France plans “slowdown” strategy against British trucks in retaliation for fishing line

Trucks – Paul Grover for the Telegraph

France is preparing to implement a strategy of slowing customs controls on shipments to and from Britain before Christmas in a escalation of post-Brexit war on fishing rights, fear those responsible.

Paris will approve a set of planned retaliatory measures on Tuesday that could be triggered if French fishermen do not have better access in British coastal waters.

The Telegraph understands the perspective of French customs officials deliberately challenge cross-Channel trade is a major concern among UK officials.

French fishing leaders are also threatening to block shipments to and from Calais from Saturday morning, unless they no longer receive permits to operate off the British coast.

Jean Castex, the French Prime Minister, will warn EU and UK negotiators – who continued high-stakes talks on post-Brexit fishing licenses on Monday – that they have until midnight Friday to resolve the dispute.

Jersey - Oliver Pinel / AP

Jersey – Oliver Pinel / AP

France is furious that the UK has only approved 15 permits for French small fishing vessels to operate in the area between six and 12 miles off its coast, out of 47 requests

The dispute threatens to plunge Franco-British relations to a new low. Paris and London are also at odds over the migrant crossings of Chanel and the British nuclear submarine Aukus with Australia and the United States, which cut off the French.

Responding to increasing pressure from French trawlers, Mr. Castex will unveil a package of planned reprisals on Tuesday that could be triggered as early as November 1.

This will include reducing energy supplies to the UK and Jersey and blocking the UK fishing fleet from entering French ports.

He is unlikely to get support for hitting UK exports with trade tariffs from the European Commission or EU capitals, which some believe Mr Macron uses as part of his re-election campaign before next year’s presidential poll.

But Paris could order its customs officials to cause backlogs by carrying out more physical checks on shipments between Britain and France, and vice versa.

Annick Girardin - LUDOVIC MARIN / AFP / Getty Images

Annick Girardin – LUDOVIC MARIN / AFP / Getty Images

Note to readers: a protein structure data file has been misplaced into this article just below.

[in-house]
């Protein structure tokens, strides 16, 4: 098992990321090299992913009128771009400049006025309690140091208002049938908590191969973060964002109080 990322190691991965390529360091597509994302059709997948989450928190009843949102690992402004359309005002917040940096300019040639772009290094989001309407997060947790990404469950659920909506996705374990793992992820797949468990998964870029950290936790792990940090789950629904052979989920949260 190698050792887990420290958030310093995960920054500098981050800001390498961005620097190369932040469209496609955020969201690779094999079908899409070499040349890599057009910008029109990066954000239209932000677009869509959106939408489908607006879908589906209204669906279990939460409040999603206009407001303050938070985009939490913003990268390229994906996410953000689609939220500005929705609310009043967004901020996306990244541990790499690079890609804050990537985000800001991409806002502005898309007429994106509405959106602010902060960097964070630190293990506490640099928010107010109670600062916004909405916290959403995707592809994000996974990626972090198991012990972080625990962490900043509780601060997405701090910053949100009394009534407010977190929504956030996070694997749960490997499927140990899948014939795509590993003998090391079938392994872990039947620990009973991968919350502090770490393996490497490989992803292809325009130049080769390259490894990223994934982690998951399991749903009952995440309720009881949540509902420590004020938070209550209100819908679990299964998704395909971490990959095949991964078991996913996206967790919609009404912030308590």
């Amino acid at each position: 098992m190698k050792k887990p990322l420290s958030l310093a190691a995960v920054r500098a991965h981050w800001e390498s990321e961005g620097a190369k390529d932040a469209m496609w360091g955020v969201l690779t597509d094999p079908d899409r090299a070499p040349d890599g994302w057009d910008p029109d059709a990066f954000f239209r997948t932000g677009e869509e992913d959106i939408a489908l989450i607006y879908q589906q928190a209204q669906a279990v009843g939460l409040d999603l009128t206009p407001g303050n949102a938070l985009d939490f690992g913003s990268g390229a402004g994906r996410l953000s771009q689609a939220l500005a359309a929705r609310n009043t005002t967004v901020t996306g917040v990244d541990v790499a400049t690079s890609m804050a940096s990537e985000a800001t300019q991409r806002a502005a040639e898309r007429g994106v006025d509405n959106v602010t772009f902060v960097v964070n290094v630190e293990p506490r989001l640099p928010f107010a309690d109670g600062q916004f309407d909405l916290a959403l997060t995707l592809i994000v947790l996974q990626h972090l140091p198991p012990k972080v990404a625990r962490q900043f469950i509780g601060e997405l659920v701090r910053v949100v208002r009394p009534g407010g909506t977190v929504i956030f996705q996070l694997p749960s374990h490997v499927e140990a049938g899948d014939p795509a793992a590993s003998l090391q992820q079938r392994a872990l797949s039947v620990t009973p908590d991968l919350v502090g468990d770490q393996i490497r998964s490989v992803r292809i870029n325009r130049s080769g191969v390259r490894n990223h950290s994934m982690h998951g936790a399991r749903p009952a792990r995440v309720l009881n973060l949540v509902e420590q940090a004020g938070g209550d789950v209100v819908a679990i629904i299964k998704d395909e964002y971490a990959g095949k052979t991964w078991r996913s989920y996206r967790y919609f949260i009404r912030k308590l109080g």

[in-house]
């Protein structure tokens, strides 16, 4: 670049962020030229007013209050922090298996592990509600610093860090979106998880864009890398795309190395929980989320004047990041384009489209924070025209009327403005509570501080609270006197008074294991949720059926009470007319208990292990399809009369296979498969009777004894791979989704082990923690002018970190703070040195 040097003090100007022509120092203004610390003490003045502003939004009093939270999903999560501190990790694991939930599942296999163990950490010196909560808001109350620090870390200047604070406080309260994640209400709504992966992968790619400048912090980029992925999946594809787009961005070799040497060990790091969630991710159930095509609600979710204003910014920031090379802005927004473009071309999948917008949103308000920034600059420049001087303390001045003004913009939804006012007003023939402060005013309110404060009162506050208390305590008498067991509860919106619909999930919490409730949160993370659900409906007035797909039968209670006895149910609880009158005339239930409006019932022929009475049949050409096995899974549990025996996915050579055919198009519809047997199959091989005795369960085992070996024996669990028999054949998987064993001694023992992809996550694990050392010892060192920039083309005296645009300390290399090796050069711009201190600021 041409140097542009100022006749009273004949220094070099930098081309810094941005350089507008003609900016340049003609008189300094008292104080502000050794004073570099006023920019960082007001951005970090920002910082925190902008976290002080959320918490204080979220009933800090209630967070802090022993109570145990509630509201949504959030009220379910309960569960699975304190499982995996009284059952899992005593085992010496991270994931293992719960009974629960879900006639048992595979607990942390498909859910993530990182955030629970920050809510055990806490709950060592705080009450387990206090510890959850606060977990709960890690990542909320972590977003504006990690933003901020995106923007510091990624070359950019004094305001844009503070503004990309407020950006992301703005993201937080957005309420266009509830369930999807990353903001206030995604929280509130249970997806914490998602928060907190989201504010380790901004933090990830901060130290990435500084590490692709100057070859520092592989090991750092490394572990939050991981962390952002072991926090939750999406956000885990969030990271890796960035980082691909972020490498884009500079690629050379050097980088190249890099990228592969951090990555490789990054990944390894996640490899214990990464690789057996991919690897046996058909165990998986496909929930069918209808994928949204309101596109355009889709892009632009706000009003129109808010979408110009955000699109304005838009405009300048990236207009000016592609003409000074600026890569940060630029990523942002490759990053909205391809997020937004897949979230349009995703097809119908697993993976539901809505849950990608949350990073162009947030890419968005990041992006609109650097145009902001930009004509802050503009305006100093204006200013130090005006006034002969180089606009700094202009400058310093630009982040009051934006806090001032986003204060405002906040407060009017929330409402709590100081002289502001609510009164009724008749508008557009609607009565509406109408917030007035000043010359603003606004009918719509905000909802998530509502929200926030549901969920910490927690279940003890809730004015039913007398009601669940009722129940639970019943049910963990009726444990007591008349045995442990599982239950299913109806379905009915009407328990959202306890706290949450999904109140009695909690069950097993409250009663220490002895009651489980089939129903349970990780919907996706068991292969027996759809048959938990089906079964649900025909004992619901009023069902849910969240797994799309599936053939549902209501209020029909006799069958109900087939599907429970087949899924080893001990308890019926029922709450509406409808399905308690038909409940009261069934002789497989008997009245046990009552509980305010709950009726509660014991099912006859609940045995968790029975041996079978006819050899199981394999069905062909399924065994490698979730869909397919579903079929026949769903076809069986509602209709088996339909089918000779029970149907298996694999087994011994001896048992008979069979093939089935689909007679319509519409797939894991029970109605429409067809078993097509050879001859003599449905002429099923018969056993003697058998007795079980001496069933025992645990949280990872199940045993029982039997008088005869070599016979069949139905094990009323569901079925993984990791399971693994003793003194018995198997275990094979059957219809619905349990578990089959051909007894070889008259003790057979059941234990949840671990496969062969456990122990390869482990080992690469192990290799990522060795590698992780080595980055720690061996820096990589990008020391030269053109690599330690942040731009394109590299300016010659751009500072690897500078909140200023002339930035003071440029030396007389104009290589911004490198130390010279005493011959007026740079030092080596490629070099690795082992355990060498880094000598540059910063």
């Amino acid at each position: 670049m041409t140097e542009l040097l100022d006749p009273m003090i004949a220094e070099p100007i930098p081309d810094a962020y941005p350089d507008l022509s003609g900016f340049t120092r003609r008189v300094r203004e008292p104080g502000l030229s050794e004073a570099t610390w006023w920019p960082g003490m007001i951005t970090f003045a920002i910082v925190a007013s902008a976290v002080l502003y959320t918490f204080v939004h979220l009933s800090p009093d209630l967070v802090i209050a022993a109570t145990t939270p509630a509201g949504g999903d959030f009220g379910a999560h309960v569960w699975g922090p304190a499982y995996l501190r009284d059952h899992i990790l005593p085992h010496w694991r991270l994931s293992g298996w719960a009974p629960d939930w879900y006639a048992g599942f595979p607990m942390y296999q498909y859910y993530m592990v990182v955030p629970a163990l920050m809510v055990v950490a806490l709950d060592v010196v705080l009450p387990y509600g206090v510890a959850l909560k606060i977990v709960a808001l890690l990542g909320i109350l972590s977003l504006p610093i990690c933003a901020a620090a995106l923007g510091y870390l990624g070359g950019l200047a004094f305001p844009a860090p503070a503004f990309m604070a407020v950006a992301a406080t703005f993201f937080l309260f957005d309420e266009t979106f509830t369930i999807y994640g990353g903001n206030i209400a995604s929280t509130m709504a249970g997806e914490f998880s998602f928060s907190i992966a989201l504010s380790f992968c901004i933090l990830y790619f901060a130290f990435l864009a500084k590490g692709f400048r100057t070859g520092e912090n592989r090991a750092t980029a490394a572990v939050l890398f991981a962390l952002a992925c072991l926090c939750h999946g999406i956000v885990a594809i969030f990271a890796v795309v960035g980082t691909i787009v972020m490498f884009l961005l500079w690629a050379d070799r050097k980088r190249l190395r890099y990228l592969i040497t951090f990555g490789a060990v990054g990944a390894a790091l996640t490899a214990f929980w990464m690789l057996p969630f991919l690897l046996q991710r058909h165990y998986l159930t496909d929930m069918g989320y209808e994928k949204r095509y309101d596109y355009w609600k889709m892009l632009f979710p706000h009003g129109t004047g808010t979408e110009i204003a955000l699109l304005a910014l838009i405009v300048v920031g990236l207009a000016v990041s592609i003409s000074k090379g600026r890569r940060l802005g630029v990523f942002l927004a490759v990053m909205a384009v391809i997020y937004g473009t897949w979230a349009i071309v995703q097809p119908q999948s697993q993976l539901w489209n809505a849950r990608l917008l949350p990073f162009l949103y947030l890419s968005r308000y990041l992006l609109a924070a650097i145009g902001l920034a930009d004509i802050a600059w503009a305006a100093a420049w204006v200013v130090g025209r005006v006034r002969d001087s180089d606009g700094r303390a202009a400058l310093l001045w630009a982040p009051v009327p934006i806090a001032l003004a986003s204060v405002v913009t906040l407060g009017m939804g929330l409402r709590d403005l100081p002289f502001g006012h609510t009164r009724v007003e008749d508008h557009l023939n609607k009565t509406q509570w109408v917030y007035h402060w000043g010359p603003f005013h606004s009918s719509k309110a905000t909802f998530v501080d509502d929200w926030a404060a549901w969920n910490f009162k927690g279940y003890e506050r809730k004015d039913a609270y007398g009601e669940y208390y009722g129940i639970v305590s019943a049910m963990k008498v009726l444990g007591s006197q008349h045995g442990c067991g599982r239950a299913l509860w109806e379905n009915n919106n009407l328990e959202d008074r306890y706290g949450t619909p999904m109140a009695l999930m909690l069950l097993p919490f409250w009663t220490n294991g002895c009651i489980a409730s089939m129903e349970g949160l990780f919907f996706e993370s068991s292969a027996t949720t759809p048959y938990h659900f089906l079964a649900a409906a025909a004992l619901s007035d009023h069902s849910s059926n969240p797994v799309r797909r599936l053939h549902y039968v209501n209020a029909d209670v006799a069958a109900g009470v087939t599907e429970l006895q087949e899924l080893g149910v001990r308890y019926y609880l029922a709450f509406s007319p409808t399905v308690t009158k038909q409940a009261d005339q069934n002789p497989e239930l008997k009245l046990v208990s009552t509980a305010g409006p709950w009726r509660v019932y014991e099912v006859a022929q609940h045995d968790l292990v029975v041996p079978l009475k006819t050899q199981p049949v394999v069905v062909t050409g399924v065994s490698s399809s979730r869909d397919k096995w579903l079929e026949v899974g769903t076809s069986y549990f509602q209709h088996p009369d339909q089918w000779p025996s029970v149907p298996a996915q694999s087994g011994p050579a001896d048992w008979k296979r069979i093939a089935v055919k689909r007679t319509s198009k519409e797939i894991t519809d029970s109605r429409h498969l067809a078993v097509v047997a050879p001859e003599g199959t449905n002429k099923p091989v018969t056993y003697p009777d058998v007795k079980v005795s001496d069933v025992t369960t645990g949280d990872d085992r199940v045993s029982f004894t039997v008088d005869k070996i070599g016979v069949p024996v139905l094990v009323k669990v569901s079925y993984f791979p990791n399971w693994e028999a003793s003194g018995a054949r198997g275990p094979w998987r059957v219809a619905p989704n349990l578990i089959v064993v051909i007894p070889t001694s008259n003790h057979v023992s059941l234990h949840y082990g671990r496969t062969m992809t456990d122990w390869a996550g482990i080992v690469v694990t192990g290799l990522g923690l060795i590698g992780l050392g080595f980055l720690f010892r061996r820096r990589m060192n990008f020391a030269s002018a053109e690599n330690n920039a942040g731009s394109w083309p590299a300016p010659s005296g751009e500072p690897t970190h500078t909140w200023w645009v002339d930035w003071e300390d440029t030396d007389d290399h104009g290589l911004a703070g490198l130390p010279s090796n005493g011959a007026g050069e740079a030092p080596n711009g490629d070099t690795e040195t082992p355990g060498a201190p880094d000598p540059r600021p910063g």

Businesses could also be slapped with new surcharges for tighter controls at the French border.

Annick Girardin, the French Minister of Maritime Affairs, reassured French fishermen that she “will not give up” until they have obtained more licenses to fish off the British and Jersey coasts.

“We are one week away from the deadline set by France for UK responses,” she said. “I want to give fishermen clear visibility and remind them that the French government is on their side.”

“I want to get my licenses back,” she added, referring to Margret Thatcher’s famous outburst during budget negotiations at an EU summit in 1979.

French officials are more cautious about the prospect of retaliatory measures. One said: “We will have to stay within proportionate sanctions so as not to further affect the already well-deteriorated relationship with the UK.”

Citing the prospect of militant action by the country’s trawlers, the powerful French National Fisheries Committee criticized the slow progress made in the EU and UK “ship-to-ship” negotiations on fishing licenses.

“Negotiations that resumed last Wednesday have resulted in the issuance of a handful of additional licenses at this stage,” the organization said. “The progress made is far too timid and above all far too long. “

Britain insists it is working constructively to help French fishermen prove their status to operate in British waters under the Brexit trade deal.

A government spokesperson said: “We continue to work closely with the European Commission and the French government and we remain open to considering further evidence to support the remaining license applications.

“Defra recently granted three more licenses to French vessels under 12 meters following new evidence provided by the Commission.”

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